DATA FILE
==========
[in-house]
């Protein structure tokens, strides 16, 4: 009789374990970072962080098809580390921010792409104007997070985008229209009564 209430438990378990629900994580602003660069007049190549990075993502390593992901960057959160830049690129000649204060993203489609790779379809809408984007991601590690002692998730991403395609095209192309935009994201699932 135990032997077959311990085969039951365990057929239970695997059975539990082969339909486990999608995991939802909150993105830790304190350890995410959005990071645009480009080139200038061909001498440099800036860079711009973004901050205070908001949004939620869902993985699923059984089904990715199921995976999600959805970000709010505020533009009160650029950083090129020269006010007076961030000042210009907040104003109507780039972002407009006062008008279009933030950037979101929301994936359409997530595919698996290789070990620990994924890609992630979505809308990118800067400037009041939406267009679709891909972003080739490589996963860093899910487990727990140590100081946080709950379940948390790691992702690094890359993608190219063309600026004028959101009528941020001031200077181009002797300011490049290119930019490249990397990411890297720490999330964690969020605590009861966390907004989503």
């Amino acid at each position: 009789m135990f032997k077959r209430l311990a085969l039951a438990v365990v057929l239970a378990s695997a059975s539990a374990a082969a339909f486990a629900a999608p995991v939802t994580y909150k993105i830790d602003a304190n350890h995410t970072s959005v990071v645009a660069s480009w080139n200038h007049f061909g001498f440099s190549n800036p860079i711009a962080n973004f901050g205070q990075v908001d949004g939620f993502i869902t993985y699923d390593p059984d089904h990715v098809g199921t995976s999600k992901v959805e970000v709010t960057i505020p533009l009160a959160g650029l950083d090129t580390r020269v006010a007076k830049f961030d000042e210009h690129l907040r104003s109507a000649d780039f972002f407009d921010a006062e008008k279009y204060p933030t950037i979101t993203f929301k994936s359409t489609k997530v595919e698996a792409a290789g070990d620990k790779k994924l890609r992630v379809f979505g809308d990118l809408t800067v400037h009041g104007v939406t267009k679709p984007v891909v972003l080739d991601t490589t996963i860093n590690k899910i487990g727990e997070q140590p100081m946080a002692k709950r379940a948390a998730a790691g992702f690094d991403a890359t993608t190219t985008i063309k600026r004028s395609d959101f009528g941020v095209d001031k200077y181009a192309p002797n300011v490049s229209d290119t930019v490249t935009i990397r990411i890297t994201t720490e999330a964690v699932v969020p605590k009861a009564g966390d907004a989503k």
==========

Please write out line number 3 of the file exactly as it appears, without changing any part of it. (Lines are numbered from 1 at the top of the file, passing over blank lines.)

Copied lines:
């Amino acid at each position: 009789m135990f032997k077959r209430l311990a085969l039951a438990v365990v057929l239970a378990s695997a059975s539990a374990a082969a339909f486990a629900a999608p995991v939802t994580y909150k993105i830790d602003a304190n350890h995410t970072s959005v990071v645009a660069s480009w080139n200038h007049f061909g001498f440099s190549n800036p860079i711009a962080n973004f901050g205070q990075v908001d949004g939620f993502i869902t993985y699923d390593p059984d089904h990715v098809g199921t995976s999600k992901v959805e970000v709010t960057i505020p533009l009160a959160g650029l950083d090129t580390r020269v006010a007076k830049f961030d000042e210009h690129l907040r104003s109507a000649d780039f972002f407009d921010a006062e008008k279009y204060p933030t950037i979101t993203f929301k994936s359409t489609k997530v595919e698996a792409a290789g070990d620990k790779k994924l890609r992630v379809f979505g809308d990118l809408t800067v400037h009041g104007v939406t267009k679709p984007v891909v972003l080739d991601t490589t996963i860093n590690k899910i487990g727990e997070q140590p100081m946080a002692k709950r379940a948390a998730a790691g992702f690094d991403a890359t993608t190219t985008i063309k600026r004028s395609d959101f009528g941020v095209d001031k200077y181009a192309p002797n300011v490049s229209d290119t930019v490249t935009i990397r990411i890297t994201t720490e999330a964690v699932v969020p605590k009861a009564g966390d907004a989503k």